Can the EU Survive?  

The UK has voted to leave the EU, sending shockwaves through Britain’s political class and its economy. Whatever the fate of Britain – and many fear years of damaging instability – Brexit is a serious blow to the European Union. Britain is far from the only member state with doubts about the scope of the European project. There are strong Eurosceptic movements in many other nations too. Some think the British precedent will boost their influence or that other nations will be able to use the threat of exit to undermine shared decision-making. And the loss of Britain – which is still, for now, Europe’s second-largest economy – could leave the Union precariously unbalanced, with Germany too dominant within it. As the EU contemplates an uncertain future, we are asking whether the EU even has a future without the United Kingdom. Presented by Chris Bowlby. (Photo: David Cameron, Chancellor Angela Merkel, Bulgarian Prime minister Roesen Plevneliev, Eurozone finance ministers with bank notes, euro coins and a map of Europe in the background. Credit: Getty Images)

Why Do So Many People Dislike Hillary?  

Hillary Clinton is the odds-on favourite to be the next president of the USA. But polls show more and more Americans view her unfavourably. In fact, the public's hostility towards her is record-breaking. Only Donald Trump elicits greater antipathy. That’s perhaps less surprising. He is a political outsider, and a divisive figure. But why does Hillary Clinton - a mainstream, centrist politician - provoke such strong, negative feelings? Presenter: Helena Merriman (Image: Montage of Democratic presidential candidate Hillary Clinton with a sign 'Hillary You Liar')

Are We Really About to End World Poverty?  

“More than half the people of the world are living in conditions approaching misery,” declared President Truman at his second inauguration. “For the first time in history, humanity possesses the knowledge and skill to relieve the suffering of these people.” That was 1949. It is a claim we have heard many times since - that ending poverty is within our grasp. But it is a dream which has - despite decades of effort - eluded us. Now the United Nations has set a new target - to eradicate extreme poverty by 2030. Will it be different this time? We have already come a long way. For the first time in history fewer than 1 in 10 people are poor around the world. A billion people have been lifted out of extreme poverty since 1990. But achieving the UN's new goal means reaching another 836 million people in the next 14 years. And that will be tough. Are we really about to end world poverty? Our experts include an economics professor who was himself born into poverty in China, and Helen Clark, who hopes to be the next leader of the United Nations.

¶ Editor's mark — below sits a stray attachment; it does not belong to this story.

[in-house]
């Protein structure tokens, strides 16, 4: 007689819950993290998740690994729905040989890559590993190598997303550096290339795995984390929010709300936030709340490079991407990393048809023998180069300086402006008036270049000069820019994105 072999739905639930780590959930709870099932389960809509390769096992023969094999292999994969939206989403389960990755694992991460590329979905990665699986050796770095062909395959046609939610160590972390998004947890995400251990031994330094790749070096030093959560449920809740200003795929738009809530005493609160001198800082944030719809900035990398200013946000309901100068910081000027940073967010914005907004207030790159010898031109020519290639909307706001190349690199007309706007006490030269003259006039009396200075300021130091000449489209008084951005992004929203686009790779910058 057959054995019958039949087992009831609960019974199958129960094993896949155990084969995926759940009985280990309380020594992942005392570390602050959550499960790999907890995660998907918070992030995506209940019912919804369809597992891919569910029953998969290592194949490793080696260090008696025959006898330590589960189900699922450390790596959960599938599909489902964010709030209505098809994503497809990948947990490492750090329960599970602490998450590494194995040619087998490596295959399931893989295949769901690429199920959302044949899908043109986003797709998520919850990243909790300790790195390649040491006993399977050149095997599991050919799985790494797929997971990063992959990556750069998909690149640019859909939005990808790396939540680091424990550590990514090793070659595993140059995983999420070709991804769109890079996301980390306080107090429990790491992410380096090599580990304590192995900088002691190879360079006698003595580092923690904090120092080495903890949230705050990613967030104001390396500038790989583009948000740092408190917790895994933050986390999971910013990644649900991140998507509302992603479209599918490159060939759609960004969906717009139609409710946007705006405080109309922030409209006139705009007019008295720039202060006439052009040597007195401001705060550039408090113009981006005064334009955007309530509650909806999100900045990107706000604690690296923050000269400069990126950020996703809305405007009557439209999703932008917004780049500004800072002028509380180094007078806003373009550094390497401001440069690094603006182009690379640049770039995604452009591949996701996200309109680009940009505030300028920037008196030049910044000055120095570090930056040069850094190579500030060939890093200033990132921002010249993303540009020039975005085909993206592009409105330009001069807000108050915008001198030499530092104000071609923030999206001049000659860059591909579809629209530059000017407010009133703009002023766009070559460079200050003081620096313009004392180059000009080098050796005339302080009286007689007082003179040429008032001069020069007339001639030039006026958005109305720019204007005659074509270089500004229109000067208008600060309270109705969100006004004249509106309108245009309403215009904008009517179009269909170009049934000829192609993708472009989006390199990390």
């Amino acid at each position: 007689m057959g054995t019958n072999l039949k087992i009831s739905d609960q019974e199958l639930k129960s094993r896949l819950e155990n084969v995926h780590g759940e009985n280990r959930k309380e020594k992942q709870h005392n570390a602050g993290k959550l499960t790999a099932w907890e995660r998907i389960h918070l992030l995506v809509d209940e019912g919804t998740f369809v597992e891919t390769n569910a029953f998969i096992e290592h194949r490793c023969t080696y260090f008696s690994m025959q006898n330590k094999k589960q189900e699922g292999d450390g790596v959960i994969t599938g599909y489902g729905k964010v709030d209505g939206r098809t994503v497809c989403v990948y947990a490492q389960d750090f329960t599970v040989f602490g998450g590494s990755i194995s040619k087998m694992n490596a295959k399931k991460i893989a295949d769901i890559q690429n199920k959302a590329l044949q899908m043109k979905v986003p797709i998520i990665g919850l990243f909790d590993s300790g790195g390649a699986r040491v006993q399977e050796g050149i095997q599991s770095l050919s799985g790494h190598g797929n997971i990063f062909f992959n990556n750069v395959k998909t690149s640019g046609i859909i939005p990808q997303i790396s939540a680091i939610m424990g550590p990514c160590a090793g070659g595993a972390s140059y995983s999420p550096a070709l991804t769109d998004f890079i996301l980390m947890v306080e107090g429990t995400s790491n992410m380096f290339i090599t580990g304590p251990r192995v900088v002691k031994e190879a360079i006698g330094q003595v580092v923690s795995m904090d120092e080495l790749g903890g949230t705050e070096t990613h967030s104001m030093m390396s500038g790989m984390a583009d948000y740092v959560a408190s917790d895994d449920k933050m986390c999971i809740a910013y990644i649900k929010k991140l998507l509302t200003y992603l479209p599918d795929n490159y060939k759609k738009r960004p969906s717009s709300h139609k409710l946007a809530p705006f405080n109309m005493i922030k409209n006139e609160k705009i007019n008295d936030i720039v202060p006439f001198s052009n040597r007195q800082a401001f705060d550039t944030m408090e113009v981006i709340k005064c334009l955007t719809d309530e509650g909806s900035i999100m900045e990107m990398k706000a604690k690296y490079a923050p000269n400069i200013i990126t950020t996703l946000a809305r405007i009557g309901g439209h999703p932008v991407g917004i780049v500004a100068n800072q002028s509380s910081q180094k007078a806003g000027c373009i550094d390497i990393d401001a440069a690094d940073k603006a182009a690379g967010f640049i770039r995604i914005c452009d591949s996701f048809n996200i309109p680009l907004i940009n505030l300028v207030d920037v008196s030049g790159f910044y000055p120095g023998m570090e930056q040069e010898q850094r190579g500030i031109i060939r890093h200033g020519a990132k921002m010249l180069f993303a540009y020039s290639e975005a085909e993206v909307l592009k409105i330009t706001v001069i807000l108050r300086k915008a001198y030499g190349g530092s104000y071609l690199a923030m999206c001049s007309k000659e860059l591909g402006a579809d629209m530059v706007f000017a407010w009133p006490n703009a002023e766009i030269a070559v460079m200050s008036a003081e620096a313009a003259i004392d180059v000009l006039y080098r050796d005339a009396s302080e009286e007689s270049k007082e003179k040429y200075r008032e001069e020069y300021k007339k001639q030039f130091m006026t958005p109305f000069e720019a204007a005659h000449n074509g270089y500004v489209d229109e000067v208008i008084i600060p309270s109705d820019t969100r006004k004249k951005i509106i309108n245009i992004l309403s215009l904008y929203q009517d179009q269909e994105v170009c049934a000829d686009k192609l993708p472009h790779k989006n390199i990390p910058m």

Why Can't Egypt Stop FGM?  

Some 92% of married Egyptian women aged between 15-49 have had their genitals cut. FGM is more common in Egypt than anywhere else in the world. These astonishing statistics are all the more surprising when you consider that Egypt banned the practise in 2008. So why is FGM so prevalent in Egypt? Four expert witnesses tell us about the challenge of turning a widely-followed tradition into a crime. (Photo: A gynaecologist co-operating with the Coptic Center for Training and Development gives a lecture on Female Genital Mutilation (FGM) in a village close to Beni Sueif, south of Cairo. Credit: Getty Images)